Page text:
There is no special formula or “secret sauce” I can give you to have a successful association. It depends on several different things– strong and effective leadership by a board, good communication with your members at all times, being aware of and following the law and your corporate governing documents, and having an outstanding team to guide you along the way (attorney, CPA, reserve company, and management company or manager).

The Importance of Communication for Your Association

Outstanding communication is a very important aspect of a successful association. Set forth below are some suggestions on how to have stellar communication skills within your community:

  1. Allow members to speak or ask questions for a set period at the beginning or end of board meetings;
  2. Distribute, mail, publish or post notice of board meetings, meeting minutes, or financial statements to owners regularly;
  3. Conduct town hall meetings where members can submit questions for the board to answer or the board can meet with residents in an informal oral Q & setting;
  4. Plan and present social events around holidays where board members can interact with neighbors in a relaxed environment;
  5. Respond to member inquiries in a timely fashion, and, if managed by a management company, ask that the manager respond within a certain time frame;
  6. Give all owners the name and telephone number of the contact person for the association;
  7. Conduct member surveys to obtain information from residents and publish the results;
  8. Form member advisory committees and consider their input;
  9. Publish and distribute newsletters;
  10. Form a “welcome to the neighborhood: committee and welcome new members;
  11. Create a website and post newsletters, regular meeting minutes, budgets, annual reports, and association documents and forms online; and
  12. Give members a self-addressed and stamped postcard or comment card annually that they can send to the association with comments, ideas, and/ or feedback.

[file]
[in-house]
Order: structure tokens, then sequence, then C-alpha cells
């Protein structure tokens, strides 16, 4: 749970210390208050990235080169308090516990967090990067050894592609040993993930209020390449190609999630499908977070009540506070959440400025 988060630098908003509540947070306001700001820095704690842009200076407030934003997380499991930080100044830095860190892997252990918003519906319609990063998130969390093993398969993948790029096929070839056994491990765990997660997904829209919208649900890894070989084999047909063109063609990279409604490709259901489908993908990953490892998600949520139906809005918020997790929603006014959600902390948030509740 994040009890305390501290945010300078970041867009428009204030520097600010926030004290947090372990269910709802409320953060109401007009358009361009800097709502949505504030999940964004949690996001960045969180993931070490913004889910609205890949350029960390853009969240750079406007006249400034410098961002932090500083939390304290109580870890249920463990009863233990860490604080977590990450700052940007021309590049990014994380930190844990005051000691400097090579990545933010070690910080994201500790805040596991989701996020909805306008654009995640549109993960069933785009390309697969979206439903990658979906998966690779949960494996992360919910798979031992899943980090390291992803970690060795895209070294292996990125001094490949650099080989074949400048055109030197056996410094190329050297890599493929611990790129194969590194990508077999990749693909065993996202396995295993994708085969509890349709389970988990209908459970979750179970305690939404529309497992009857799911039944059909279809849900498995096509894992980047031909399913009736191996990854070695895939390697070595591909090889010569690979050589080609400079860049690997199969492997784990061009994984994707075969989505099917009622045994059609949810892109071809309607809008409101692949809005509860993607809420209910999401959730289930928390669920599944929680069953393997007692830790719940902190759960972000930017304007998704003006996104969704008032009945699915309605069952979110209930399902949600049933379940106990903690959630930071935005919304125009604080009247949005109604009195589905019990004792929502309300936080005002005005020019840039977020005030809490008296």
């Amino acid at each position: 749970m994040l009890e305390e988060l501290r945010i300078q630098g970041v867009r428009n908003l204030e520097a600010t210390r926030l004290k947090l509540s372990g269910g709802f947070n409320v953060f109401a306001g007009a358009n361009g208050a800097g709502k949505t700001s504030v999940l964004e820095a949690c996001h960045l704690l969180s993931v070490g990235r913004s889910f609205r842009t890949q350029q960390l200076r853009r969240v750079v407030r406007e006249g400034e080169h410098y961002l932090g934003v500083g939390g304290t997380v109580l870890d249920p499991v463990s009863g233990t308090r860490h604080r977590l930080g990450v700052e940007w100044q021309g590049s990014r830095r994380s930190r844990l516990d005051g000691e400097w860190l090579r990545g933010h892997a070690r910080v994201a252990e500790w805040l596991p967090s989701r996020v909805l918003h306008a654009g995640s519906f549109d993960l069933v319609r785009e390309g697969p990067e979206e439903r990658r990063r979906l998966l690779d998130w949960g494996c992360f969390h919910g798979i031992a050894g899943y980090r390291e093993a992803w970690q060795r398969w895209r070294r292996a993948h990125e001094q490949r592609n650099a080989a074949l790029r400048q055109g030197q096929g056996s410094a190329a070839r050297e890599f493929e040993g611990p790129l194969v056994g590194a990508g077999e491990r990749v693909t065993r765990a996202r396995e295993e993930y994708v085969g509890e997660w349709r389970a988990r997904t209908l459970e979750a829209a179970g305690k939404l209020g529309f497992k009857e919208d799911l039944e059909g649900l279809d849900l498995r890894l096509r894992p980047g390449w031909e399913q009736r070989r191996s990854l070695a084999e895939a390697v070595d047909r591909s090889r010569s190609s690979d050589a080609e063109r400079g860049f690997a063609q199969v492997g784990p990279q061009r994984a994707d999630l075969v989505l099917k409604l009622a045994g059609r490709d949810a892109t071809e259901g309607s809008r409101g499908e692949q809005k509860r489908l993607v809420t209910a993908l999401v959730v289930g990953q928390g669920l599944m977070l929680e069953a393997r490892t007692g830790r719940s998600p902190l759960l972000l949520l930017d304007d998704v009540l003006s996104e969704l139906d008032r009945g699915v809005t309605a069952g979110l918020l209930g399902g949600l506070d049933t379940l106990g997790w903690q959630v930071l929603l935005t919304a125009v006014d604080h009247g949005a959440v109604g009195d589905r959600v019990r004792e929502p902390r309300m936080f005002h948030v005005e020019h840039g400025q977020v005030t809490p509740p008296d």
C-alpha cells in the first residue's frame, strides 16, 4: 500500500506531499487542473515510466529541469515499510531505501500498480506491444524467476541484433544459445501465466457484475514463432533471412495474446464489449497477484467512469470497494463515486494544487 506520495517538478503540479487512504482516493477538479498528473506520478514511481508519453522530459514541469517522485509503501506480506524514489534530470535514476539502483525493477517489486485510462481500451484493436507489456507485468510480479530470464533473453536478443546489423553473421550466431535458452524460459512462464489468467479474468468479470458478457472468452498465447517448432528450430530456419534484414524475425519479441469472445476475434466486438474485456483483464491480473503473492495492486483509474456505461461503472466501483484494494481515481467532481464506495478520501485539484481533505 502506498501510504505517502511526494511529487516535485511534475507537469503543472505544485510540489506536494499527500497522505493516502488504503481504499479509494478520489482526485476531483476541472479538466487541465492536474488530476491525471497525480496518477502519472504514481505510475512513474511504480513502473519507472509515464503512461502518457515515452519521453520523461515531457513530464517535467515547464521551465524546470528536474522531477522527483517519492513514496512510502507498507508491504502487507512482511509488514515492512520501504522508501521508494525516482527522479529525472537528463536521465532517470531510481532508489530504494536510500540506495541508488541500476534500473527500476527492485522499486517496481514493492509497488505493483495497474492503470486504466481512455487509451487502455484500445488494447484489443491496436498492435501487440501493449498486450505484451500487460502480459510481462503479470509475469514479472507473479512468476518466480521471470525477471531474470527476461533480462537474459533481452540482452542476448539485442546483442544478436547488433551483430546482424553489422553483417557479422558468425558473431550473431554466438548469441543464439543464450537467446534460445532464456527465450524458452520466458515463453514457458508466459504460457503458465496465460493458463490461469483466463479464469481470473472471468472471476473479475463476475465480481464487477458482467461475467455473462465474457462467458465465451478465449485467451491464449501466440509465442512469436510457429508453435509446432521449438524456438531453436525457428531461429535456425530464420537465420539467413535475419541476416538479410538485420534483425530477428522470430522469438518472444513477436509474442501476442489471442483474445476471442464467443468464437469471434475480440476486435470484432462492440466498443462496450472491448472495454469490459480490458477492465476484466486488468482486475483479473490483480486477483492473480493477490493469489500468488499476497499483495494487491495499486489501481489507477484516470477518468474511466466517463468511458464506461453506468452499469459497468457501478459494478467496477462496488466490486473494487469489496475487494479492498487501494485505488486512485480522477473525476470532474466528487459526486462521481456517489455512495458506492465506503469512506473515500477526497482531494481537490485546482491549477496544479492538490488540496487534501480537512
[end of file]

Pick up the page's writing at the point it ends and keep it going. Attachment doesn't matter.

How to Have Strong Leadership in Community Associations

Much like a sports team or a business, leadership in a community association starts from the top. So how can your Board exhibit strong leadership in your community? Below are several key qualities that make a good leader:

  • Emphasizing Teamwork: Your Board can achieve success by acting as a team (consider participating in team building exercises), prioritizing the interests of the community ahead of any individuals, and playing to the strengths of each board member. The ability to effectively delegate, based on the individual strengths of each board member, is a key trait for any board president.
  • Honesty, Integrity, and Transparency: In order to lead, you must first gain trust. The best way to foster trust is by exhibiting honesty, integrity, and transparency.

Your board should consider adopting a code of conduct, and compliance with the code of conduct should become a pillar of the culture of the board and community.

  • Commitment and Determination: Board Members can prove their commitment by familiarizing themselves with the community’s governing documents and applicable Arizona laws; attending, participating in, and being prepared for board meetings and meetings of the members; and, committing to a code of conduct.